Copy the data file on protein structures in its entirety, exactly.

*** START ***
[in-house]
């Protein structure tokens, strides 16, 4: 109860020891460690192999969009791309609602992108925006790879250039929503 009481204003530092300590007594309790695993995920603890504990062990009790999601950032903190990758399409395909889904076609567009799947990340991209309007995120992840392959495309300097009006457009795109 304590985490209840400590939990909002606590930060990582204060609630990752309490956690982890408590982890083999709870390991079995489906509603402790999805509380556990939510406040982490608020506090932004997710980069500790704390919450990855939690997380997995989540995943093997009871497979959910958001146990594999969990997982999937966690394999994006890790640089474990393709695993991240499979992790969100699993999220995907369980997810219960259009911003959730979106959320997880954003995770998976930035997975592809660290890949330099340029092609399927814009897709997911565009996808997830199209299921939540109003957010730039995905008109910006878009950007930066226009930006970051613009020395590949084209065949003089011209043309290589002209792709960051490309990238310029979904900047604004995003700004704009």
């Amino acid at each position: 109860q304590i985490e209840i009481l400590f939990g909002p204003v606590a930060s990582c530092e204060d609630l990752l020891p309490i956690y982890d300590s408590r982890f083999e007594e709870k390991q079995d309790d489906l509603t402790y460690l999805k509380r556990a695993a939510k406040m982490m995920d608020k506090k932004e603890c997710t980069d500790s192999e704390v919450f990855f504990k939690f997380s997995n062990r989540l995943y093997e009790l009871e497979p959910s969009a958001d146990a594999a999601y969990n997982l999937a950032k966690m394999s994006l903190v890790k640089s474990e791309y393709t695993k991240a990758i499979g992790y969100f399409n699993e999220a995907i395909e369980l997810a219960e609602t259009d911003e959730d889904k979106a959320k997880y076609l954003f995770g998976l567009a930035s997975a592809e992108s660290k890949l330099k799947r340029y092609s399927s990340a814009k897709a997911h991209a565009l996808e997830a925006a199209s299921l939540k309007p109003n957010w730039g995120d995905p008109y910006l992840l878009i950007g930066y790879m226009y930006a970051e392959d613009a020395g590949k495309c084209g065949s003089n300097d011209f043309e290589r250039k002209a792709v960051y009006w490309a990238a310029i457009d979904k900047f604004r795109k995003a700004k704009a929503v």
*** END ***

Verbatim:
[in-house]
């Protein structure tokens, strides 16, 4: 109860020891460690192999969009791309609602992108925006790879250039929503 009481204003530092300590007594309790695993995920603890504990062990009790999601950032903190990758399409395909889904076609567009799947990340991209309007995120992840392959495309300097009006457009795109 304590985490209840400590939990909002606590930060990582204060609630990752309490956690982890408590982890083999709870390991079995489906509603402790999805509380556990939510406040982490608020506090932004997710980069500790704390919450990855939690997380997995989540995943093997009871497979959910958001146990594999969990997982999937966690394999994006890790640089474990393709695993991240499979992790969100699993999220995907369980997810219960259009911003959730979106959320997880954003995770998976930035997975592809660290890949330099340029092609399927814009897709997911565009996808997830199209299921939540109003957010730039995905008109910006878009950007930066226009930006970051613009020395590949084209065949003089011209043309290589002209792709960051490309990238310029979904900047604004995003700004704009």
């Amino acid at each position: 109860q304590i985490e209840i009481l400590f939990g909002p204003v606590a930060s990582c530092e204060d609630l990752l020891p309490i956690y982890d300590s408590r982890f083999e007594e709870k390991q079995d309790d489906l509603t402790y460690l999805k509380r556990a695993a939510k406040m982490m995920d608020k506090k932004e603890c997710t980069d500790s192999e704390v919450f990855f504990k939690f997380s997995n062990r989540l995943y093997e009790l009871e497979p959910s969009a958001d146990a594999a999601y969990n997982l999937a950032k966690m394999s994006l903190v890790k640089s474990e791309y393709t695993k991240a990758i499979g992790y969100f399409n699993e999220a995907i395909e369980l997810a219960e609602t259009d911003e959730d889904k979106a959320k997880y076609l954003f995770g998976l567009a930035s997975a592809e992108s660290k890949l330099k799947r340029y092609s399927s990340a814009k897709a997911h991209a565009l996808e997830a925006a199209s299921l939540k309007p109003n957010w730039g995120d995905p008109y910006l992840l878009i950007g930066y790879m226009y930006a970051e392959d613009a020395g590949k495309c084209g065949s003089n300097d011209f043309e290589r250039k002209a792709v960051y009006w490309a990238a310029i457009d979904k900047f604004r795109k995003a700004k704009a929503v």